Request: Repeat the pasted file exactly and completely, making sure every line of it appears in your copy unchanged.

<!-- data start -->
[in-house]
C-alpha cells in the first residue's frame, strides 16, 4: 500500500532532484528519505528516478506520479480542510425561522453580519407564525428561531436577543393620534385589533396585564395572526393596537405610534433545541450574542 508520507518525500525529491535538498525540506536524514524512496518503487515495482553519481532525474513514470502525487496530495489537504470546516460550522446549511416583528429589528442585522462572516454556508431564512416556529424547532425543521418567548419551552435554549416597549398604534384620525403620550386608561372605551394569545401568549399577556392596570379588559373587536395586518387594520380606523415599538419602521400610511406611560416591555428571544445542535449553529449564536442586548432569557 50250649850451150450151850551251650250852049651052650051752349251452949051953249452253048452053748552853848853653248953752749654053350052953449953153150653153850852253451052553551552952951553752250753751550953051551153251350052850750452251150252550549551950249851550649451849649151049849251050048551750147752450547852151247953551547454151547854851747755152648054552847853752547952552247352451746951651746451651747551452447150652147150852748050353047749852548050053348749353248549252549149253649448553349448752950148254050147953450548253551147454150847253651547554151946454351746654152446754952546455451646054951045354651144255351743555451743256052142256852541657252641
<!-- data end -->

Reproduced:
[in-house]
C-alpha cells in the first residue's frame, strides 16, 4: 500500500532532484528519505528516478506520479480542510425561522453580519407564525428561531436577543393620534385589533396585564395572526393596537405610534433545541450574542 508520507518525500525529491535538498525540506536524514524512496518503487515495482553519481532525474513514470502525487496530495489537504470546516460550522446549511416583528429589528442585522462572516454556508431564512416556529424547532425543521418567548419551552435554549416597549398604534384620525403620550386608561372605551394569545401568549399577556392596570379588559373587536395586518387594520380606523415599538419602521400610511406611560416591555428571544445542535449553529449564536442586548432569557 50250649850451150450151850551251650250852049651052650051752349251452949051953249452253048452053748552853848853653248953752749654053350052953449953153150653153850852253451052553551552952951553752250753751550953051551153251350052850750452251150252550549551950249851550649451849649151049849251050048551750147752450547852151247953551547454151547854851747755152648054552847853752547952552247352451746951651746451651747551452447150652147150852748050353047749852548050053348749353248549252549149253649448553349448752950148254050147953450548253551147454150847253651547554151946454351746654152446754952546455451646054951045354651144255351743555451743256052142256852541657252641